The Internet is full. Go away. -- Networld/Interop '95
My favorite example is a Barbara Mandrell's song from her 1979 LP "Just For The Record." On the cover, a 31 year old Barbara is sporting a sequined little dress that would have gotten her pass the velvet ropes at any Nashville discotheque. On the whole, the album is her blend of country with a little pop and soul (heavier on the pop than soul.) But a little song, Is It Love Yet, hidden on track 3 on side 2, is so catchy it could get stuck in one's head for close to 30 years and forever break the common wisdom that country music doesn't groove outside a line dance.
I put together this little video to illustrate. It starts off with a rhythmic lead in and then rides a slight but defined drum/dance beat and accented with backup singers throughout. In the video, I've noted the specific disco references at about 1:24 and around 2:20. To set the mood, the video includes a disco ball and go-go boys.
Babs was not the first artist to take this route, Dolly Parton had a fair amount of success with danceable country songs like Baby I'm Burnin' (#25 in 1978 on Hot 100 charts). Nor was Mandrell the last. In 1991, Tammy Wynette had a #11 hit with KLF doing Justified and Ancient. And today, all Leann Rimes songs are better after they've been reworked and remixed.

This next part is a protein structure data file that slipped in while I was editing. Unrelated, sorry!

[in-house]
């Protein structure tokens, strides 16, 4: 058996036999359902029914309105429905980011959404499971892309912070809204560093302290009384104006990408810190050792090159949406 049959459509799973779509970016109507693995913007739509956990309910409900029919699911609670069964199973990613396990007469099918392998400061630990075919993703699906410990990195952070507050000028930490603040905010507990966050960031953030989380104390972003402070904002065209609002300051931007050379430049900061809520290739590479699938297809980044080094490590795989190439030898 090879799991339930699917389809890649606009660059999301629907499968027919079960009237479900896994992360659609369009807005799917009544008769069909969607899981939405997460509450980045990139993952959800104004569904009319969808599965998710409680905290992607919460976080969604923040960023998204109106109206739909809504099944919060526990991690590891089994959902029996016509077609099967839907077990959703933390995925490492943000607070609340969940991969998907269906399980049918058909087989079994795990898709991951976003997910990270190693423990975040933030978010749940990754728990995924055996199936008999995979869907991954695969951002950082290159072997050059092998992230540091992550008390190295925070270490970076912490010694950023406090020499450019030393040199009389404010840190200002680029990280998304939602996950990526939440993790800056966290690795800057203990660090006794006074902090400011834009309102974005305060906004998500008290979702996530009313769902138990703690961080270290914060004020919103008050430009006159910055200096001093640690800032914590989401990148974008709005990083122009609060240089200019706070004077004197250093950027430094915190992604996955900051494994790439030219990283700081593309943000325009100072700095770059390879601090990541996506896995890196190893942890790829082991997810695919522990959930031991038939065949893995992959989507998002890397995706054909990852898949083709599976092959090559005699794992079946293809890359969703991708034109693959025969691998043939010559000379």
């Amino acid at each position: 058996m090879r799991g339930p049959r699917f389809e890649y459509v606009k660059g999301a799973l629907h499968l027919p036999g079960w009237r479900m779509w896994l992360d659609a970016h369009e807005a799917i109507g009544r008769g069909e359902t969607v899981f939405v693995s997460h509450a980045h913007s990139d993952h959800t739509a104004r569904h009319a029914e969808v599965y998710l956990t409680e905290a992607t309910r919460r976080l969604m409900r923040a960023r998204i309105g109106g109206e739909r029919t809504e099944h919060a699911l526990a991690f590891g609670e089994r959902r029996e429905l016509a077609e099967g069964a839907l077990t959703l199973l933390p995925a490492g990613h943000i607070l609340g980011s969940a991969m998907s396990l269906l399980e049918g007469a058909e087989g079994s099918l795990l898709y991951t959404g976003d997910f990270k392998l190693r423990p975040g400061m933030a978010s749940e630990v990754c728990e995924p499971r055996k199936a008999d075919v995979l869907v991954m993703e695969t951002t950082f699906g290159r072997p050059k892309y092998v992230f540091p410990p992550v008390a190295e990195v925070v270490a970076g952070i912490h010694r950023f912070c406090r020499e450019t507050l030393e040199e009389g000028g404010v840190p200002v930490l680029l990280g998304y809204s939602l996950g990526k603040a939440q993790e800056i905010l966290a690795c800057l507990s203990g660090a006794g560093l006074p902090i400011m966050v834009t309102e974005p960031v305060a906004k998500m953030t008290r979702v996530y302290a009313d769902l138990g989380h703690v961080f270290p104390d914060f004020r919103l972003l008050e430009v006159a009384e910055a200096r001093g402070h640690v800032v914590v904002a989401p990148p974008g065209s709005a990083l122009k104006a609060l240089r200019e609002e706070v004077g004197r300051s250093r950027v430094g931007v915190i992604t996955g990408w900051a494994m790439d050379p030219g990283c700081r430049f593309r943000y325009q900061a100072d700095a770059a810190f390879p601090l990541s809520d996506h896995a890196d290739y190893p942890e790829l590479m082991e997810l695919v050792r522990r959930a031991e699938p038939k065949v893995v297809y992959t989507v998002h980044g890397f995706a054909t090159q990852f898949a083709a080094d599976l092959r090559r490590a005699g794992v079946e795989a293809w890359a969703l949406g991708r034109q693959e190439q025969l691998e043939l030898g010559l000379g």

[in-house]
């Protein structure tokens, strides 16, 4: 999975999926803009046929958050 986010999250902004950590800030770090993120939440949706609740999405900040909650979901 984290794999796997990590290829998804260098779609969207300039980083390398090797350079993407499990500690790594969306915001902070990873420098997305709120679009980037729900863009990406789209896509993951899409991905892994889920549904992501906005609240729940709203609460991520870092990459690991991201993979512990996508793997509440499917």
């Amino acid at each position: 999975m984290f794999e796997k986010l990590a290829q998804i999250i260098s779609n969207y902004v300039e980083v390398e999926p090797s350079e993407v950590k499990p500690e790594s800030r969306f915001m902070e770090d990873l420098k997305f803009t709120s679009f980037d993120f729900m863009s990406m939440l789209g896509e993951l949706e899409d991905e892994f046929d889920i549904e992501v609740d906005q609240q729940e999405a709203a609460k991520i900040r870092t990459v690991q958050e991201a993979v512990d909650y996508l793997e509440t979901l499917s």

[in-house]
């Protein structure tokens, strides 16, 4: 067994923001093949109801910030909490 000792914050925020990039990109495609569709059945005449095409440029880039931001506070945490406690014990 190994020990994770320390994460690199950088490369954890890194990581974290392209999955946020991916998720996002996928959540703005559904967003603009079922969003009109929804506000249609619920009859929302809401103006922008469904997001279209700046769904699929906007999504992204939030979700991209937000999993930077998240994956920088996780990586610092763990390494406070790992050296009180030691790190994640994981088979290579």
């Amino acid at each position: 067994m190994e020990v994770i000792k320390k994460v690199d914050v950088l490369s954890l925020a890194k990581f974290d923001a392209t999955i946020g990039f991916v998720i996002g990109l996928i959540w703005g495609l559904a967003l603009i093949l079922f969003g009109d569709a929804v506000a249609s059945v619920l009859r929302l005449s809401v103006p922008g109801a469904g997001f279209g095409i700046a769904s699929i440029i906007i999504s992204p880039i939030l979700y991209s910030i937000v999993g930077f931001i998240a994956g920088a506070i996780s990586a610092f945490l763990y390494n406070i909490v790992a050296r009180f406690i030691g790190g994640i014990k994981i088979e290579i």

Barbara went on to win two Grammy's, have a top 10 TV Show, six #1 country singles, and perhaps the only person to appear on both Hee Haw and Baywatch.
In 1981, the New York Times wrote, "Miss Murray's calm blandness of personality has a way of anchoring what might otherwise seem impossibly frothy - as in the case of Olivia Newton-John -with an affecting emotional weight. And her voice, a consoling contralto, is always a pleasure."She was most famous for ballads that hit the adult contemporary and country music charts in the late 70's and throughout the 80's. But bored with those ballads, Anne went through a period of doing some uptempo music. It was still the 80's - so uptempo meant some synth pop stylings worked into her albums. It resulted in some cools songs and a few really bad ones. None translated into hits for her. I'm no music marketing exec, but I would imagine it was difficult to find an audience among fans used to more sedate love songs. Plus she wasn't edgy enough for the at-the-time MTV crowd. The first cut off of her 1983 A Little Good News album (which won a Grammy for Country Female Performance) is the best example. The same year my cassette player had in heavy rotation songs like "Sex (Im a...)" from Berlin and "Hungry Like The Wolf" by Duran Duran, I was also listening to this 80's sound burning up the charts (Well, it peaked at #103 on the Billboard Hot 100 and #47 on the Country Charts):